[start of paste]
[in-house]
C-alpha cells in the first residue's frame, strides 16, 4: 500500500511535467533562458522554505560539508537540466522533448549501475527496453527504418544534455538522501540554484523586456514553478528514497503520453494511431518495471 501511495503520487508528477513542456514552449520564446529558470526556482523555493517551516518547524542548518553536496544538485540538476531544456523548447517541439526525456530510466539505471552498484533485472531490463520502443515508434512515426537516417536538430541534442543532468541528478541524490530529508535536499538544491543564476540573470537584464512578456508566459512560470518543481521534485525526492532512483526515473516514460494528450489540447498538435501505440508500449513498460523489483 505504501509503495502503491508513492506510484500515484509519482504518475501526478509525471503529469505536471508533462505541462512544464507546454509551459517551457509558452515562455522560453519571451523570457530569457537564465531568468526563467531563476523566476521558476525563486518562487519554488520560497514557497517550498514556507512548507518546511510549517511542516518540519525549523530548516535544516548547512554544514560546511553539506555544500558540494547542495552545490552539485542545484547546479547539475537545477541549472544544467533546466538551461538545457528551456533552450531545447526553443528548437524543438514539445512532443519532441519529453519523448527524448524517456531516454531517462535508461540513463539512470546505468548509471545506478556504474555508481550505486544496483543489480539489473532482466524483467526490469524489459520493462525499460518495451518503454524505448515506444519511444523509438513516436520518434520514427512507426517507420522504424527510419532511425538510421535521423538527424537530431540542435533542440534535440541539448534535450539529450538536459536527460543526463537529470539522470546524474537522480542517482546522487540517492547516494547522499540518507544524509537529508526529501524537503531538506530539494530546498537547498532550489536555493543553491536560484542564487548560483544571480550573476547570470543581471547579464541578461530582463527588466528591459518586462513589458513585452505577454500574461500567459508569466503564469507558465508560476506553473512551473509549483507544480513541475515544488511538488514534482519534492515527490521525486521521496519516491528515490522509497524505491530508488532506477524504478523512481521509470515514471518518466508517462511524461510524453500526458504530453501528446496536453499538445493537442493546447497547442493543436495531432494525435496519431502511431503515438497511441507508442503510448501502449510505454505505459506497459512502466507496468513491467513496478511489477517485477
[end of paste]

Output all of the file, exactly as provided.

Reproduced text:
[in-house]
C-alpha cells in the first residue's frame, strides 16, 4: 500500500511535467533562458522554505560539508537540466522533448549501475527496453527504418544534455538522501540554484523586456514553478528514497503520453494511431518495471 501511495503520487508528477513542456514552449520564446529558470526556482523555493517551516518547524542548518553536496544538485540538476531544456523548447517541439526525456530510466539505471552498484533485472531490463520502443515508434512515426537516417536538430541534442543532468541528478541524490530529508535536499538544491543564476540573470537584464512578456508566459512560470518543481521534485525526492532512483526515473516514460494528450489540447498538435501505440508500449513498460523489483 505504501509503495502503491508513492506510484500515484509519482504518475501526478509525471503529469505536471508533462505541462512544464507546454509551459517551457509558452515562455522560453519571451523570457530569457537564465531568468526563467531563476523566476521558476525563486518562487519554488520560497514557497517550498514556507512548507518546511510549517511542516518540519525549523530548516535544516548547512554544514560546511553539506555544500558540494547542495552545490552539485542545484547546479547539475537545477541549472544544467533546466538551461538545457528551456533552450531545447526553443528548437524543438514539445512532443519532441519529453519523448527524448524517456531516454531517462535508461540513463539512470546505468548509471545506478556504474555508481550505486544496483543489480539489473532482466524483467526490469524489459520493462525499460518495451518503454524505448515506444519511444523509438513516436520518434520514427512507426517507420522504424527510419532511425538510421535521423538527424537530431540542435533542440534535440541539448534535450539529450538536459536527460543526463537529470539522470546524474537522480542517482546522487540517492547516494547522499540518507544524509537529508526529501524537503531538506530539494530546498537547498532550489536555493543553491536560484542564487548560483544571480550573476547570470543581471547579464541578461530582463527588466528591459518586462513589458513585452505577454500574461500567459508569466503564469507558465508560476506553473512551473509549483507544480513541475515544488511538488514534482519534492515527490521525486521521496519516491528515490522509497524505491530508488532506477524504478523512481521509470515514471518518466508517462511524461510524453500526458504530453501528446496536453499538445493537442493546447497547442493543436495531432494525435496519431502511431503515438497511441507508442503510448501502449510505454505505459506497459512502466507496468513491467513496478511489477517485477